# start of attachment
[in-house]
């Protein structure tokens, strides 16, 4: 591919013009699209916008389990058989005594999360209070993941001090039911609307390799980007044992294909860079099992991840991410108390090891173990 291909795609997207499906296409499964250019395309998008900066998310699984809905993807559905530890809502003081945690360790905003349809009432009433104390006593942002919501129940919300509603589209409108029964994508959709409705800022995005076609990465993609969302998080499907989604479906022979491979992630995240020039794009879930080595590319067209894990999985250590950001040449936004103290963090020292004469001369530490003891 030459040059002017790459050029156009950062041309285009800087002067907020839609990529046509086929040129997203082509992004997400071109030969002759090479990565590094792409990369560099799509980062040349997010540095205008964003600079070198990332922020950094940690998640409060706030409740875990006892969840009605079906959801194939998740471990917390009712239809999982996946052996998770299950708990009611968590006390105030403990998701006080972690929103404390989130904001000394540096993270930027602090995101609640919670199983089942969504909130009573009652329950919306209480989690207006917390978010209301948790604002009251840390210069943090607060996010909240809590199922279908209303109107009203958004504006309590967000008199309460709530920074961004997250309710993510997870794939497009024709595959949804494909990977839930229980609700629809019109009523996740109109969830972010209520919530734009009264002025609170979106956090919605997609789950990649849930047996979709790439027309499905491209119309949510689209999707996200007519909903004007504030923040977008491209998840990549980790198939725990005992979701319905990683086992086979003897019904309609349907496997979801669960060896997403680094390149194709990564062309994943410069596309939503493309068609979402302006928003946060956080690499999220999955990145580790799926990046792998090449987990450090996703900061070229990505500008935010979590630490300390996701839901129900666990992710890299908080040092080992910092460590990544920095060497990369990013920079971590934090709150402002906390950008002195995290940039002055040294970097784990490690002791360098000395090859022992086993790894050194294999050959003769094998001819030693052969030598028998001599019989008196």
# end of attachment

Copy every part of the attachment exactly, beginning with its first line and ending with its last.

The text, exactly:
[in-house]
């Protein structure tokens, strides 16, 4: 591919013009699209916008389990058989005594999360209070993941001090039911609307390799980007044992294909860079099992991840991410108390090891173990 291909795609997207499906296409499964250019395309998008900066998310699984809905993807559905530890809502003081945690360790905003349809009432009433104390006593942002919501129940919300509603589209409108029964994508959709409705800022995005076609990465993609969302998080499907989604479906022979491979992630995240020039794009879930080595590319067209894990999985250590950001040449936004103290963090020292004469001369530490003891 030459040059002017790459050029156009950062041309285009800087002067907020839609990529046509086929040129997203082509992004997400071109030969002759090479990565590094792409990369560099799509980062040349997010540095205008964003600079070198990332922020950094940690998640409060706030409740875990006892969840009605079906959801194939998740471990917390009712239809999982996946052996998770299950708990009611968590006390105030403990998701006080972690929103404390989130904001000394540096993270930027602090995101609640919670199983089942969504909130009573009652329950919306209480989690207006917390978010209301948790604002009251840390210069943090607060996010909240809590199922279908209303109107009203958004504006309590967000008199309460709530920074961004997250309710993510997870794939497009024709595959949804494909990977839930229980609700629809019109009523996740109109969830972010209520919530734009009264002025609170979106956090919605997609789950990649849930047996979709790439027309499905491209119309949510689209999707996200007519909903004007504030923040977008491209998840990549980790198939725990005992979701319905990683086992086979003897019904309609349907496997979801669960060896997403680094390149194709990564062309994943410069596309939503493309068609979402302006928003946060956080690499999220999955990145580790799926990046792998090449987990450090996703900061070229990505500008935010979590630490300390996701839901129900666990992710890299908080040092080992910092460590990544920095060497990369990013920079971590934090709150402002906390950008002195995290940039002055040294970097784990490690002791360098000395090859022992086993790894050194294999050959003769094998001819030693052969030598028998001599019989008196």